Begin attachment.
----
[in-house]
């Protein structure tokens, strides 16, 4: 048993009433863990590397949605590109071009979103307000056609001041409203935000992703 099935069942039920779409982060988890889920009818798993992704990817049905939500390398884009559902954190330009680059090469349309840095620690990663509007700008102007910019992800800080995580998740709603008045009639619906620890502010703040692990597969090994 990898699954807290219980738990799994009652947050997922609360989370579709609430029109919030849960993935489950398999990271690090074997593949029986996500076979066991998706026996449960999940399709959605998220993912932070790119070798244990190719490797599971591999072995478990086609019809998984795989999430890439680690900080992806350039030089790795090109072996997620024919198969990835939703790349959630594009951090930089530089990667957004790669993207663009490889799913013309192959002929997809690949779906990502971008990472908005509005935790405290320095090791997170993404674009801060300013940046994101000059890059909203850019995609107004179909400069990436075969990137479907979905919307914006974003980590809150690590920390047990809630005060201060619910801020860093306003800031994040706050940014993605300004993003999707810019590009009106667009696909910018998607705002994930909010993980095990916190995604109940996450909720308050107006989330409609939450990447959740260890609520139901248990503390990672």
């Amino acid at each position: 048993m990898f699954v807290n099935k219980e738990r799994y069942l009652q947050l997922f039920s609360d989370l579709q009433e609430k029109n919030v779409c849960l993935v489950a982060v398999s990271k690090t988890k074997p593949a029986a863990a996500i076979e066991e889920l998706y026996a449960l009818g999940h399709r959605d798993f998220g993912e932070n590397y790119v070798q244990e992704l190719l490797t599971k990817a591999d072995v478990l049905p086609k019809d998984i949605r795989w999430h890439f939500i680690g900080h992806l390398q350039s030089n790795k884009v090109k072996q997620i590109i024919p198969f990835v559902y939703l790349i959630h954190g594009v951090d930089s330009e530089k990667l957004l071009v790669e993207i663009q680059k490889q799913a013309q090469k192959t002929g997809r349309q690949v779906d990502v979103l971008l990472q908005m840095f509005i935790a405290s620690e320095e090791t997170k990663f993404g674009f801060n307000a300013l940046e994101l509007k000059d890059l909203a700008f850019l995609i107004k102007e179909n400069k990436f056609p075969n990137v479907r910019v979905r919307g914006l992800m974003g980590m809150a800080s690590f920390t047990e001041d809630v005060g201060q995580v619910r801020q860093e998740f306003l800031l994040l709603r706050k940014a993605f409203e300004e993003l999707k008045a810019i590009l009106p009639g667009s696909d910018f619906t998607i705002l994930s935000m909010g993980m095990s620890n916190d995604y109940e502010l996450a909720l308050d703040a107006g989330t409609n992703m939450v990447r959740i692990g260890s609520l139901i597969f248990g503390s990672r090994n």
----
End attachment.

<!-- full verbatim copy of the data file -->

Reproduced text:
[in-house]
């Protein structure tokens, strides 16, 4: 048993009433863990590397949605590109071009979103307000056609001041409203935000992703 099935069942039920779409982060988890889920009818798993992704990817049905939500390398884009559902954190330009680059090469349309840095620690990663509007700008102007910019992800800080995580998740709603008045009639619906620890502010703040692990597969090994 990898699954807290219980738990799994009652947050997922609360989370579709609430029109919030849960993935489950398999990271690090074997593949029986996500076979066991998706026996449960999940399709959605998220993912932070790119070798244990190719490797599971591999072995478990086609019809998984795989999430890439680690900080992806350039030089790795090109072996997620024919198969990835939703790349959630594009951090930089530089990667957004790669993207663009490889799913013309192959002929997809690949779906990502971008990472908005509005935790405290320095090791997170993404674009801060300013940046994101000059890059909203850019995609107004179909400069990436075969990137479907979905919307914006974003980590809150690590920390047990809630005060201060619910801020860093306003800031994040706050940014993605300004993003999707810019590009009106667009696909910018998607705002994930909010993980095990916190995604109940996450909720308050107006989330409609939450990447959740260890609520139901248990503390990672």
């Amino acid at each position: 048993m990898f699954v807290n099935k219980e738990r799994y069942l009652q947050l997922f039920s609360d989370l579709q009433e609430k029109n919030v779409c849960l993935v489950a982060v398999s990271k690090t988890k074997p593949a029986a863990a996500i076979e066991e889920l998706y026996a449960l009818g999940h399709r959605d798993f998220g993912e932070n590397y790119v070798q244990e992704l190719l490797t599971k990817a591999d072995v478990l049905p086609k019809d998984i949605r795989w999430h890439f939500i680690g900080h992806l390398q350039s030089n790795k884009v090109k072996q997620i590109i024919p198969f990835v559902y939703l790349i959630h954190g594009v951090d930089s330009e530089k990667l957004l071009v790669e993207i663009q680059k490889q799913a013309q090469k192959t002929g997809r349309q690949v779906d990502v979103l971008l990472q908005m840095f509005i935790a405290s620690e320095e090791t997170k990663f993404g674009f801060n307000a300013l940046e994101l509007k000059d890059l909203a700008f850019l995609i107004k102007e179909n400069k990436f056609p075969n990137v479907r910019v979905r919307g914006l992800m974003g980590m809150a800080s690590f920390t047990e001041d809630v005060g201060q995580v619910r801020q860093e998740f306003l800031l994040l709603r706050k940014a993605f409203e300004e993003l999707k008045a810019i590009l009106p009639g667009s696909d910018f619906t998607i705002l994930s935000m909010g993980m095990s620890n916190d995604y109940e502010l996450a909720l308050d703040a107006g989330t409609n992703m939450v990447r959740i692990g260890s609520l139901i597969f248990g503390s990672r090994n």